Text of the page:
After the locking screws 12 have been seated in the bone anchors 11 and depressions 15, the locking cap 16 is placed in the complementary countersink 19 formed in the plate 14. The size and thickness of the locking cap and the size and depth of the countersunk area allow ease of assembly of these components and a resulting low profile with a smooth outer or distal surface. The vertebrae V is shaped to form a counter sunk area in which the plate is placed, as shown in
The assembly of the locking plate 16 and the bone plate 14 automatically aligns the receptacle 16 and the aperture 17 for connection by the cap screw 20. The continuous side wall of the enlarged countersunk area and the periphery of the locking cap positively locate the components relative to each other. The cap screw 20 is tightened by a tool (not shown) that fits into receptacle 29. Once the locking cap is secured in place, the heads of the locking screws are prevented from retraction. Because the cap screw 20 is centrally located in the locking cap 16, any reverse rotation of the locking screws is opposed by a leveraging action between the locking cap and the cap screw. This action tends to jam the cap screw and locking cap tighter together.
As an alternative or additional attachment system is shown in
The implanted bone plate system results in a positive lock at the proximal ends of the bone anchors and locking screws and an additional lock at the distal end of the locking screws.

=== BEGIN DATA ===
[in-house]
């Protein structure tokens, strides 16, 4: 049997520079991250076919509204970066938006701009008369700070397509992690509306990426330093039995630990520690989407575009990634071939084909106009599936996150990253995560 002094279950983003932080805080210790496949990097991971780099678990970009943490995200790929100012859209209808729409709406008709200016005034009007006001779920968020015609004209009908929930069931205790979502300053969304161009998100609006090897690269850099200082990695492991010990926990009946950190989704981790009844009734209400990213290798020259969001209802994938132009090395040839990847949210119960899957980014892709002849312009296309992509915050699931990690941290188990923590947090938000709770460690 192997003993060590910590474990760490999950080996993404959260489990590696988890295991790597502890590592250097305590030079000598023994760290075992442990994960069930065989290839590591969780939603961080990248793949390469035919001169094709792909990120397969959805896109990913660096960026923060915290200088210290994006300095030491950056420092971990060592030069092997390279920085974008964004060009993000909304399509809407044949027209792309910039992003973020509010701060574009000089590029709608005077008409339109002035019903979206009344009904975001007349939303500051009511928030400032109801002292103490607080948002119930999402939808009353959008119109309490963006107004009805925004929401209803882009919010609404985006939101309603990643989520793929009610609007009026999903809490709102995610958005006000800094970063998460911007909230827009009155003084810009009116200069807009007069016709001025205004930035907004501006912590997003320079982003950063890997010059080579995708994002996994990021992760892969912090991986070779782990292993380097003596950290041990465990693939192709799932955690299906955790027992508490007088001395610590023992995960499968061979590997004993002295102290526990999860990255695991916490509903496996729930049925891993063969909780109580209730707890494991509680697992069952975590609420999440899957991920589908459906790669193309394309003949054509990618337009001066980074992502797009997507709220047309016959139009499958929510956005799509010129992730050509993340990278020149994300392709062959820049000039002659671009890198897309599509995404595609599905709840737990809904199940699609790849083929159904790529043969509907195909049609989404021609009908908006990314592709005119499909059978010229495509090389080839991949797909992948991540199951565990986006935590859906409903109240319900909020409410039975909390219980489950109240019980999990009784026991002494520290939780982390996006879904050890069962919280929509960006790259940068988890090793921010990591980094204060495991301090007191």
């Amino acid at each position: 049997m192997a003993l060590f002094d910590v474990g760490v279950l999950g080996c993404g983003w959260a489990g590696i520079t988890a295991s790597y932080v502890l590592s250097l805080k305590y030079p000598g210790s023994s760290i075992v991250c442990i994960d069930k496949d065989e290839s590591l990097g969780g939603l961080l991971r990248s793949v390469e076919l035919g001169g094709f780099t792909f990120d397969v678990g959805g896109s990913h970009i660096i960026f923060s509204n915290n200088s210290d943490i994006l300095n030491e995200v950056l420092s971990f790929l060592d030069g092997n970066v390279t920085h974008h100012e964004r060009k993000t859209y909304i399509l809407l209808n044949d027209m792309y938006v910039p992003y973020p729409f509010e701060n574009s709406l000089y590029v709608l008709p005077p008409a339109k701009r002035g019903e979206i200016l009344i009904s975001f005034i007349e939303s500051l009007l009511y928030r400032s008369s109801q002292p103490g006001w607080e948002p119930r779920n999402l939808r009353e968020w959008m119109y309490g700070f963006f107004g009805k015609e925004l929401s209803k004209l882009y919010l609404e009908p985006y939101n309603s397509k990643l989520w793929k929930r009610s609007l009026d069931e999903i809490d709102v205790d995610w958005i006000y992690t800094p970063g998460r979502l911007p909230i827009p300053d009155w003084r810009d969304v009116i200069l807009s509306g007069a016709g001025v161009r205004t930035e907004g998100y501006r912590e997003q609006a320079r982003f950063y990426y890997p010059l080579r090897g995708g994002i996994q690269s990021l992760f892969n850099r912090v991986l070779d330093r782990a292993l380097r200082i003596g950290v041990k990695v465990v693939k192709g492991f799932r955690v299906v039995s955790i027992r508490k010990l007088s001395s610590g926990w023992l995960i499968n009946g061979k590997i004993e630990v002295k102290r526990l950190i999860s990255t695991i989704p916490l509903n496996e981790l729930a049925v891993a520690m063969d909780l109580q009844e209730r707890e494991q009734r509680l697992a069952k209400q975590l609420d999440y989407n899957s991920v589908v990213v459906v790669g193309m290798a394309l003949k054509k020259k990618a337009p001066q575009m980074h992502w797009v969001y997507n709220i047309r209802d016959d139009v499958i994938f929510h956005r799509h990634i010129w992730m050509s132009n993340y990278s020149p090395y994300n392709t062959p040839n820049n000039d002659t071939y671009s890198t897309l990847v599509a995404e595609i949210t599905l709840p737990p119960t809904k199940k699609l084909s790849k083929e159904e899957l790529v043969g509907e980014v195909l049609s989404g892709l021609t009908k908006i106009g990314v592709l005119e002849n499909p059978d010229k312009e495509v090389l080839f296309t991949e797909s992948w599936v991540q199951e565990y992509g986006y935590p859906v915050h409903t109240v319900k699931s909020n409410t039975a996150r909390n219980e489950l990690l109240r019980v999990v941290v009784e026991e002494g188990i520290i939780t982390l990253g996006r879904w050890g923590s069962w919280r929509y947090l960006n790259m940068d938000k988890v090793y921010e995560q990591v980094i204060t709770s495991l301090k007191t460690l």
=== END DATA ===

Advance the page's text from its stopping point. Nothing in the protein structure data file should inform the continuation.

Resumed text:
A number of embodiments of the present invention have been described. Nevertheless, it will be understood that various modifications may be made without departing from the spirit and scope of the invention. Accordingly, it is to be understood that the invention is not to be limited by the specific illustrated embodiment but only by the scope of the appended claims.
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|U.S. Classification||606/289, 606/327, 606/323|
|International Classification||A61B17/04, A61B17/70, A61B17/80, A61B17/68, A61B17/86, A61F2/08|
|Cooperative Classification||A61B17/863, A61B17/8042, A61B17/8635, A61B17/7059, A61B17/686|
|European Classification||A61B17/68P, A61B17/70K, A61B17/86B4, A61B17/80D4, A61B17/86B2|
|3 Apr 2006||AS||Assignment|
Owner name: ALTAS SPINE, INC., FLORIDA
Free format text: ASSIGNMENT OF ASSIGNORS INTEREST;ASSIGNORS:BAYNHAM, BRET O NEIL;BAYNHAM, G. CLAY;BAYNHAM, MATTHEW G.;AND OTHERS;REEL/FRAME:017744/0098
Effective date: 20060209
|30 Jan 2012||AS||Assignment|
Free format text: SECURITY AGREEMENT;ASSIGNOR:ATLAS SPINE, INC.;REEL/FRAME:027617/0306
Owner name: DEVELOPMENT 72, LLC, FLORIDA
Effective date: 20040331
|9 Jul 2012||FPAY||Fee payment|
Year of fee payment: 4